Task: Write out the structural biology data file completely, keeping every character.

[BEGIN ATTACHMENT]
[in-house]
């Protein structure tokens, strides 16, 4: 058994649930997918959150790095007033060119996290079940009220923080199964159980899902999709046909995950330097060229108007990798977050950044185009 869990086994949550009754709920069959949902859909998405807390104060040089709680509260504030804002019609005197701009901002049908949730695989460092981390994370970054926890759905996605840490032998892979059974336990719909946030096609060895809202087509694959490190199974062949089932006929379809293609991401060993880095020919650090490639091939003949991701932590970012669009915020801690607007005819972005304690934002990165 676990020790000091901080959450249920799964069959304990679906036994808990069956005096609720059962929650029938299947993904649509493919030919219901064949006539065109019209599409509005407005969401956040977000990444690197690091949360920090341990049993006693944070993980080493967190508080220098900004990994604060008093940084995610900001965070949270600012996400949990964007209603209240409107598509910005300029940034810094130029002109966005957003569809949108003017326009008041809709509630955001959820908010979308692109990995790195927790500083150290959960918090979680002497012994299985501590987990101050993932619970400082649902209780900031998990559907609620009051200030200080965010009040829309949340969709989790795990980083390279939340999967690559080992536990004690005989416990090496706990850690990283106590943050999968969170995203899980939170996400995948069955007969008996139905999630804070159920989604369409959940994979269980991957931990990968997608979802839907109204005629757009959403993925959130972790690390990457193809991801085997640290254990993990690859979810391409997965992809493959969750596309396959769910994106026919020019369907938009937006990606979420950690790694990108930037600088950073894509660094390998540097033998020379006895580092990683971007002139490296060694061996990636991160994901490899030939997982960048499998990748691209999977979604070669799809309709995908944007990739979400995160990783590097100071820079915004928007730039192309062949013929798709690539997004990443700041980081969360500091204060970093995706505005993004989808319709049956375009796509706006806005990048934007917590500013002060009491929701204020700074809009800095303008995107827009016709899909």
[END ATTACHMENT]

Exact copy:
[in-house]
């Protein structure tokens, strides 16, 4: 058994649930997918959150790095007033060119996290079940009220923080199964159980899902999709046909995950330097060229108007990798977050950044185009 869990086994949550009754709920069959949902859909998405807390104060040089709680509260504030804002019609005197701009901002049908949730695989460092981390994370970054926890759905996605840490032998892979059974336990719909946030096609060895809202087509694959490190199974062949089932006929379809293609991401060993880095020919650090490639091939003949991701932590970012669009915020801690607007005819972005304690934002990165 676990020790000091901080959450249920799964069959304990679906036994808990069956005096609720059962929650029938299947993904649509493919030919219901064949006539065109019209599409509005407005969401956040977000990444690197690091949360920090341990049993006693944070993980080493967190508080220098900004990994604060008093940084995610900001965070949270600012996400949990964007209603209240409107598509910005300029940034810094130029002109966005957003569809949108003017326009008041809709509630955001959820908010979308692109990995790195927790500083150290959960918090979680002497012994299985501590987990101050993932619970400082649902209780900031998990559907609620009051200030200080965010009040829309949340969709989790795990980083390279939340999967690559080992536990004690005989416990090496706990850690990283106590943050999968969170995203899980939170996400995948069955007969008996139905999630804070159920989604369409959940994979269980991957931990990968997608979802839907109204005629757009959403993925959130972790690390990457193809991801085997640290254990993990690859979810391409997965992809493959969750596309396959769910994106026919020019369907938009937006990606979420950690790694990108930037600088950073894509660094390998540097033998020379006895580092990683971007002139490296060694061996990636991160994901490899030939997982960048499998990748691209999977979604070669799809309709995908944007990739979400995160990783590097100071820079915004928007730039192309062949013929798709690539997004990443700041980081969360500091204060970093995706505005993004989808319709049956375009796509706006806005990048934007917590500013002060009491929701204020700074809009800095303008995107827009016709899909």